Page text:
Because we’re fortunate enough to live in the day and age of the internet, so much information can be found via Google. And, because there is such a push to get more women involved in politics, there’s no shortage of organizations and online communities that will have your back. For example, Running Start (which helps train women to run for office), She Should Run (which brings together women who are interested in getting involved in politics), and Emily’s List (which focuses on getting pro-choice women into office) are just a few on a long list of organizations that work tirelessly to get women into political seats.
In addition to joining organizations, don’t be afraid to reach out to other elected officials. If you’re running at the local level, you can easily get contact information from your town clerk’s office. People who are passionate about what they do tend to be eager to share that passion with others.
“I recommend that any woman pondering a run for office contact either current or former elected officials or people who have run before to gain insight into the process and the challenges she'll face,” says Phoenix, adding that there’s no greater teacher than experience.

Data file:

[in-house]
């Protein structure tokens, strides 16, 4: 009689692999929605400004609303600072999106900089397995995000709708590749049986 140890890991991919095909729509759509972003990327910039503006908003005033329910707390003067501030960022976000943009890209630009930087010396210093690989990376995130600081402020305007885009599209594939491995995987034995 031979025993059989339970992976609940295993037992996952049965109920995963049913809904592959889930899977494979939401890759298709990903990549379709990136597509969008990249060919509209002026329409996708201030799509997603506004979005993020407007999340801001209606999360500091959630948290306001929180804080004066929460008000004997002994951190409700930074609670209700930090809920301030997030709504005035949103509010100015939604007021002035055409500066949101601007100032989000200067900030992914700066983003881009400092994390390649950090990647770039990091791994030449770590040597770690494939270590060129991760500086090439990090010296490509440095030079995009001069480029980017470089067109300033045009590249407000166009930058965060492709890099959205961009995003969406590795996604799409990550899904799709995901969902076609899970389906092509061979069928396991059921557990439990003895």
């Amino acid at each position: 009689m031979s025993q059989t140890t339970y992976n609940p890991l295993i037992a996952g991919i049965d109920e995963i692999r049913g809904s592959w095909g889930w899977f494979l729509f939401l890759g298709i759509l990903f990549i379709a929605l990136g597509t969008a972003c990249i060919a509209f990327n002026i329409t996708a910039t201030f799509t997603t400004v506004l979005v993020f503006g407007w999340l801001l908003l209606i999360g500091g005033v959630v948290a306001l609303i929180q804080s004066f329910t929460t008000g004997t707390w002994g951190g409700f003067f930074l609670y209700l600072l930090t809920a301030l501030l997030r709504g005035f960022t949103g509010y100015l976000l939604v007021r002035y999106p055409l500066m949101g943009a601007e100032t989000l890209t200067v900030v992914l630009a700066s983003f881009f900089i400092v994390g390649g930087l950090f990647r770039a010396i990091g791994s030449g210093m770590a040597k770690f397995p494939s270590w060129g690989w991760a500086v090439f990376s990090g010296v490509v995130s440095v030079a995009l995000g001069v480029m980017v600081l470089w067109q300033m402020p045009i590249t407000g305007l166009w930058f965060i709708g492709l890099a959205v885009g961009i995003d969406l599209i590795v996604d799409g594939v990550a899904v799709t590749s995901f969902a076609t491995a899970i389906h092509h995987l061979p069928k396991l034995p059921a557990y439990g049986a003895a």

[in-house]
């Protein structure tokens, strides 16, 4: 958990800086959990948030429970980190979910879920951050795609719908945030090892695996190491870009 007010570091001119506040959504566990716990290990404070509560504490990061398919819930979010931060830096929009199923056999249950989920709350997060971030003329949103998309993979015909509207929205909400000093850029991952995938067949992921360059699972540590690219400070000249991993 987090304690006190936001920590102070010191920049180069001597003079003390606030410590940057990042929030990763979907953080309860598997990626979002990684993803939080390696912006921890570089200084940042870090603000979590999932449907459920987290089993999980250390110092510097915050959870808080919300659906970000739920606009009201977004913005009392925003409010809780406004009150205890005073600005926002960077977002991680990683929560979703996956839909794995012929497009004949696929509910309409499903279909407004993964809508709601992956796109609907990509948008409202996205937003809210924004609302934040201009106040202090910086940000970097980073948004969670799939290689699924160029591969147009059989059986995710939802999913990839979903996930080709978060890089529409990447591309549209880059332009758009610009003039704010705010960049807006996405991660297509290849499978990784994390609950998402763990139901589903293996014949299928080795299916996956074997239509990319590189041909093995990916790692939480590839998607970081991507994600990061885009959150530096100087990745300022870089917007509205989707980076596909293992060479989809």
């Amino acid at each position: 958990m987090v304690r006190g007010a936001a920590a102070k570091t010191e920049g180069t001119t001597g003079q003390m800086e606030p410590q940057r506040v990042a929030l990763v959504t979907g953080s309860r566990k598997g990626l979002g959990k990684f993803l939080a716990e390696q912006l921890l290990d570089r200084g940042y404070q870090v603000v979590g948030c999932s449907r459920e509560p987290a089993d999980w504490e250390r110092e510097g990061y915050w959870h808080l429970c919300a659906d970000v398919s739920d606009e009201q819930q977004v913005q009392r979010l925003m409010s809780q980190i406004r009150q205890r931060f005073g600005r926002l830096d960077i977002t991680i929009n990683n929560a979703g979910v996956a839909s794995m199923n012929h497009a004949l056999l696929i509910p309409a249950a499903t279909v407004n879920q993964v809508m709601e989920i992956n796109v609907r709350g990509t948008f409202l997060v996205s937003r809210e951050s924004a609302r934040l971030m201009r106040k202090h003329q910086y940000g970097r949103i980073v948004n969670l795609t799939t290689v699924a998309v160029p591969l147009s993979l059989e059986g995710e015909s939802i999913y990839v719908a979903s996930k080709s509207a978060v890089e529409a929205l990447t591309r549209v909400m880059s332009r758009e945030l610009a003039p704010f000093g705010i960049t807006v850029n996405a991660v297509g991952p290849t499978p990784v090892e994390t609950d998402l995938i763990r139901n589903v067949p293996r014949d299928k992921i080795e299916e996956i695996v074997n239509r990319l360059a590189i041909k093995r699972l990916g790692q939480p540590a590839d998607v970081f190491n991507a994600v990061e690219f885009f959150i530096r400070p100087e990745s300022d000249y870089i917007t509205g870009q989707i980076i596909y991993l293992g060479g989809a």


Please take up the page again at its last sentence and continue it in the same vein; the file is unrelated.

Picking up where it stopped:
Step 3: Educate yourself on the specifics and start a plan.
As is the case with most jobs, you need to meet certain requirements before you can run for office. It’s important to get acquainted with those requirements so that if you need to accomplish anything before running, you’ll get them crossed off your list ASAP.
“Know what is required to be considered for the office—signature requirements, residency requirements, etc.,” says Barlow. Different districts and different offices have, obviously, different rules and requirements. As Barlow points out, you want to have all your i’s dotted and t’s crossed; you also need to realize what you’re up against.